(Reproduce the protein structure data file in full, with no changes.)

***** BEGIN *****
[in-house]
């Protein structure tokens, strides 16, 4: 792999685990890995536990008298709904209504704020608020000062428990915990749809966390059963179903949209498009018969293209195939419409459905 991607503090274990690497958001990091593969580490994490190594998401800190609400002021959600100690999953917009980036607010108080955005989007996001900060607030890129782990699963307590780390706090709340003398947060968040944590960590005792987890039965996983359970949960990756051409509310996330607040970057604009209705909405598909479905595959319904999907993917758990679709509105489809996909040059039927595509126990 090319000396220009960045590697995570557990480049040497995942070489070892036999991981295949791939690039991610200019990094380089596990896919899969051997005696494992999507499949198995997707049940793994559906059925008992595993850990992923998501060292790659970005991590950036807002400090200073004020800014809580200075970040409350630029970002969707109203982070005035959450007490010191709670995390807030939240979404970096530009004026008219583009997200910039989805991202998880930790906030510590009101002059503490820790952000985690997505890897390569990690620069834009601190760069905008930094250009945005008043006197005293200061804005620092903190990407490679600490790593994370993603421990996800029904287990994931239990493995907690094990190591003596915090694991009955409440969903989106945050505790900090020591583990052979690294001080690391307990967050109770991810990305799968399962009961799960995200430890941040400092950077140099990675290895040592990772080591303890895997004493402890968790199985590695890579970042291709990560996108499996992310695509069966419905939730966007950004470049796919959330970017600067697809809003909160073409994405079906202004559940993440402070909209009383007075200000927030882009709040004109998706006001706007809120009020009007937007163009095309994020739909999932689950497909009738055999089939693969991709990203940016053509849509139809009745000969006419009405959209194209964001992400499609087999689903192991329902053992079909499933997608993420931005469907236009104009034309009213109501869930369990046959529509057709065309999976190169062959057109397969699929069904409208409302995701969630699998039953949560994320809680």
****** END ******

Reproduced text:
[in-house]
């Protein structure tokens, strides 16, 4: 792999685990890995536990008298709904209504704020608020000062428990915990749809966390059963179903949209498009018969293209195939419409459905 991607503090274990690497958001990091593969580490994490190594998401800190609400002021959600100690999953917009980036607010108080955005989007996001900060607030890129782990699963307590780390706090709340003398947060968040944590960590005792987890039965996983359970949960990756051409509310996330607040970057604009209705909405598909479905595959319904999907993917758990679709509105489809996909040059039927595509126990 090319000396220009960045590697995570557990480049040497995942070489070892036999991981295949791939690039991610200019990094380089596990896919899969051997005696494992999507499949198995997707049940793994559906059925008992595993850990992923998501060292790659970005991590950036807002400090200073004020800014809580200075970040409350630029970002969707109203982070005035959450007490010191709670995390807030939240979404970096530009004026008219583009997200910039989805991202998880930790906030510590009101002059503490820790952000985690997505890897390569990690620069834009601190760069905008930094250009945005008043006197005293200061804005620092903190990407490679600490790593994370993603421990996800029904287990994931239990493995907690094990190591003596915090694991009955409440969903989106945050505790900090020591583990052979690294001080690391307990967050109770991810990305799968399962009961799960995200430890941040400092950077140099990675290895040592990772080591303890895997004493402890968790199985590695890579970042291709990560996108499996992310695509069966419905939730966007950004470049796919959330970017600067697809809003909160073409994405079906202004559940993440402070909209009383007075200000927030882009709040004109998706006001706007809120009020009007937007163009095309994020739909999932689950497909009738055999089939693969991709990203940016053509849509139809009745000969006419009405959209194209964001992400499609087999689903192991329902053992079909499933997608993420931005469907236009104009034309009213109501869930369990046959529509057709065309999976190169062959057109397969699929069904409208409302995701969630699998039953949560994320809680």